- The P site tRNA leaves the ribosome, and the A site’s tRNA moves to P. Since the tRNA is bonded to mRNA, when tRNA moves the mRNA also moves. This causes a new tRNA to bind to the A site. This elongation process repeats until a stop codon reaches a ribosome’s A site. This also marks the termination stage, and the completed polypeptide is freed from the last tRNA. The ribosome then splits back into its separate subunits.
Mutations – Not as Drastic as Those of X-Men
Although the molecular process of gene expression is rigorous, complex, and highly regulated, it is not infallible. Any change to the genetic information of a cell is called a mutation, and there are several types of mutations.
A nucleotide substitution occurs when one nucleotide in mRNA gets replaced. This results in three scenarios:
- When the substituted nucleotide still encodes for the same amino acid, this will have no effect at all leading to a silent mutation.
- The substituted nucleotide causes a change in the amino acid sequence. This is a missense mutation.
- When the substitution causes the codon to be one of the stop codons, it is called nonsense mutation which results in a prematurely terminated protein that may not function properly.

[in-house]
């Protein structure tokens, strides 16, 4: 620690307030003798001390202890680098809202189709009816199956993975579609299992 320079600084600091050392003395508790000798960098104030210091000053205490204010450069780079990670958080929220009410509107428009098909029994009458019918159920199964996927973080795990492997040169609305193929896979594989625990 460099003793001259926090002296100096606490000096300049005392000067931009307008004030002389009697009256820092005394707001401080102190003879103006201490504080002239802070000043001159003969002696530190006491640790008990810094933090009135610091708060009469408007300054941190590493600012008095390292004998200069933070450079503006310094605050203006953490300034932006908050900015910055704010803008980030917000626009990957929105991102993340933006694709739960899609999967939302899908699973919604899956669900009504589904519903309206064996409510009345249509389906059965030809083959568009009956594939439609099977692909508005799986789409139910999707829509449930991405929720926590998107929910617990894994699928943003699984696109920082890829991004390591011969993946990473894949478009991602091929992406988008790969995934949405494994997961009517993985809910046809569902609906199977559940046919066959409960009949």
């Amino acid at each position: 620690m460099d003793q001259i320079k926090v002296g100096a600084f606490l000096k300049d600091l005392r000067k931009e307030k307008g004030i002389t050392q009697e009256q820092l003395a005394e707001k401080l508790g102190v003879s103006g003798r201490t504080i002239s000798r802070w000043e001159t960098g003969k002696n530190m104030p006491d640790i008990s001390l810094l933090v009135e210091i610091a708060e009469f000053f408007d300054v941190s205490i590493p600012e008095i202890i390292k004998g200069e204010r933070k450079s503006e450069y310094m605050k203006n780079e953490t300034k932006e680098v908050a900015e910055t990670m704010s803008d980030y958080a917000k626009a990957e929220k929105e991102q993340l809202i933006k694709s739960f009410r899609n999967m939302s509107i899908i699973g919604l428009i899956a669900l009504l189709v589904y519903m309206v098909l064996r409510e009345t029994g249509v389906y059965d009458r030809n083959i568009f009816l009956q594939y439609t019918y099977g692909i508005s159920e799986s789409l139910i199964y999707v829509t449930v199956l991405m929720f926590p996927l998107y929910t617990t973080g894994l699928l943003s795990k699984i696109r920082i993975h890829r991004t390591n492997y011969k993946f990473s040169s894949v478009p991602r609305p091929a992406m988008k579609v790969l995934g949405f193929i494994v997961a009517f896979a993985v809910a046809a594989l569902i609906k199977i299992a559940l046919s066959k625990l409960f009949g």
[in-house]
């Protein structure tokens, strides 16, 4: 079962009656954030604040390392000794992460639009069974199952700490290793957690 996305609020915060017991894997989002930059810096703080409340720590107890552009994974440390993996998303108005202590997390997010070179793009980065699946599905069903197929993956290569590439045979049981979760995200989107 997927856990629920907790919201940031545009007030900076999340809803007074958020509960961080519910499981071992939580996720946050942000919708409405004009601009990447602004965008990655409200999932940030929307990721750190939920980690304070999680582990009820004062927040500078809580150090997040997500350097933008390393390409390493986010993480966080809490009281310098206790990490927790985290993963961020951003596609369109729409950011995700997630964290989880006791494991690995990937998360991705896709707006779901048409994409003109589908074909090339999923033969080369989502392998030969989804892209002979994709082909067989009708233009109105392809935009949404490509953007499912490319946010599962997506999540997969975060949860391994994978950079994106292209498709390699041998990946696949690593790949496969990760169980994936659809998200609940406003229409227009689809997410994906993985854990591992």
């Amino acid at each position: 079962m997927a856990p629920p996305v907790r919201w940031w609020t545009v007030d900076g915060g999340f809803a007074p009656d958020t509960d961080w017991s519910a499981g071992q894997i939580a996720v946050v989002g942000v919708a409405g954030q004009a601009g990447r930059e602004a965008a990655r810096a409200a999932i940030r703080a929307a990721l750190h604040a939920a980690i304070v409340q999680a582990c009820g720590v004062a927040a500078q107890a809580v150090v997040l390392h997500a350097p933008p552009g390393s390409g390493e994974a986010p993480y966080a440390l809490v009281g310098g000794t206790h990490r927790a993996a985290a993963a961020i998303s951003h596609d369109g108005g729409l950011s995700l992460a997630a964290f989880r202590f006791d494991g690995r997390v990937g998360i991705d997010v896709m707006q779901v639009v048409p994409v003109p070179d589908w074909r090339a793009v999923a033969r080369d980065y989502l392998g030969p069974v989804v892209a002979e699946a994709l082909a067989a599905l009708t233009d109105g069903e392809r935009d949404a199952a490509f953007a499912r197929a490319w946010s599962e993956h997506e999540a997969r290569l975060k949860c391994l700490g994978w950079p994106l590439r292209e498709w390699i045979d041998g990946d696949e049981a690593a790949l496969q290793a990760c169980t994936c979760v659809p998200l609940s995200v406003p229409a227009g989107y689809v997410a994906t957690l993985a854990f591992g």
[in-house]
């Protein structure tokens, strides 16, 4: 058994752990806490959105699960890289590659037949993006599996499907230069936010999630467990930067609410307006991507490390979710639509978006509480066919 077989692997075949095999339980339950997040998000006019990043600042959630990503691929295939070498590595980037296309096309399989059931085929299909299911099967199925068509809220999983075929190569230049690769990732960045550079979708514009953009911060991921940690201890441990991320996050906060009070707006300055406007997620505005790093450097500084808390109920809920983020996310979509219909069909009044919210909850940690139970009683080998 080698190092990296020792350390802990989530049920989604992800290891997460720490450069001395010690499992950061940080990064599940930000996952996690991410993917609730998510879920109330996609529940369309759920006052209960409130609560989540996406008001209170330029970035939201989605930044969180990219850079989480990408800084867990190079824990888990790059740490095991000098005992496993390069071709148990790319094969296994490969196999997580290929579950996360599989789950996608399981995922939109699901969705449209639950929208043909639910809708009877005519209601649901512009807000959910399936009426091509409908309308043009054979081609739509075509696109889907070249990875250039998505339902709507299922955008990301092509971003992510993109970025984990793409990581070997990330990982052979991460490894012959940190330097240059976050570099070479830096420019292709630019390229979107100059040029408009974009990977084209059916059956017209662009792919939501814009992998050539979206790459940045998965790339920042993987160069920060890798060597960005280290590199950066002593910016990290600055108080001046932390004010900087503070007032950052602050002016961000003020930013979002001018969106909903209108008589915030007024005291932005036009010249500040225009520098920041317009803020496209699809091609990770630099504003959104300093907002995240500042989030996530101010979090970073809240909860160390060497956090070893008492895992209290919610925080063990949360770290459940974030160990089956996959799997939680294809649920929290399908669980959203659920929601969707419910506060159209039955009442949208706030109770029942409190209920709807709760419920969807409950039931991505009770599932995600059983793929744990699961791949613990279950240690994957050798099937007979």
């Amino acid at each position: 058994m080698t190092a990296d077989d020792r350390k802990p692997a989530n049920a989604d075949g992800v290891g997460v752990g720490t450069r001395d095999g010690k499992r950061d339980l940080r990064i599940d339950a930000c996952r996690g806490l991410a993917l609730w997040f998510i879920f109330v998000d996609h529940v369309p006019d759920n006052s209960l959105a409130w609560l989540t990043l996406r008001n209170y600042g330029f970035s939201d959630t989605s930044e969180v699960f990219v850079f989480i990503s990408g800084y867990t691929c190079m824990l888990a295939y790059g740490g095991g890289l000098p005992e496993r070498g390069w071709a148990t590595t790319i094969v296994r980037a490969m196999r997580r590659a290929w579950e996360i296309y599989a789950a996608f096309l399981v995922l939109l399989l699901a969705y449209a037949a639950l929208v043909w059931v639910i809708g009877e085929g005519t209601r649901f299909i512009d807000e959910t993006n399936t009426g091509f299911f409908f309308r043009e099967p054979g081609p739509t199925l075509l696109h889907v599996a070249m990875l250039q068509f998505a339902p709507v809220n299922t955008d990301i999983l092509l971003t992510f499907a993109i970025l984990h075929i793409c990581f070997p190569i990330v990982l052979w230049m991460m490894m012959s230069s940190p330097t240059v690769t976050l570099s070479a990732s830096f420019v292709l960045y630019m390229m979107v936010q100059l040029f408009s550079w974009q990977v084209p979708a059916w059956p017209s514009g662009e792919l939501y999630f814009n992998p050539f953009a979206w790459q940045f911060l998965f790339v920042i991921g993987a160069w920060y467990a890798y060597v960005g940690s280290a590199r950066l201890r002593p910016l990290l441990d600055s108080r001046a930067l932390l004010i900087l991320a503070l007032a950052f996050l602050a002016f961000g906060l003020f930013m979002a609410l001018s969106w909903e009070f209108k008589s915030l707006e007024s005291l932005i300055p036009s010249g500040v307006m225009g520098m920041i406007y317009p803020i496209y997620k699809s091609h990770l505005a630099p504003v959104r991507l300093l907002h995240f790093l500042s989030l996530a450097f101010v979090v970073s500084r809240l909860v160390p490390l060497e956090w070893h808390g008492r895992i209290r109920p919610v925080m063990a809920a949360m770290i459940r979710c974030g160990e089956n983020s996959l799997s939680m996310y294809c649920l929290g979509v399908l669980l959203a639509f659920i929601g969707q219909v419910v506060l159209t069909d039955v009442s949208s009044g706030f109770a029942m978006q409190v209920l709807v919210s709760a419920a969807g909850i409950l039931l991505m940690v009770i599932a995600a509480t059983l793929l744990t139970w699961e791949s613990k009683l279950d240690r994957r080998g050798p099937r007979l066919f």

Because mRNA is read as a series of nucleotide codons during translation, the addition or subtraction of nucleotides may alter the resulting sequence of proteins. Such a mutation is called a frameshift mutation and occurs whenever the mRNA gets inserted or deleted by a nucleotide that is not a multiple of three, resulting in the nucleotide sequences regrouping into different codons.
Consider the following sentence:
“The cat ate the rat”
If we remove c, the result is a nonsensical message: “The ata tet her at.”
Frameshift mutations in a way will most likely produce nonfunctional polypeptides and often have disastrous effects. Mutations can arise in many ways: from errors during DNA replication or recombination; or due to effects of physical or chemical agents called mutagens.
The Genetics of Viruses and Bacteria
Bacteria and viruses served as models in uncovering the molecular mechanisms behind heredity. The latter is still debated by biologists whether it should be considered a living organism or not.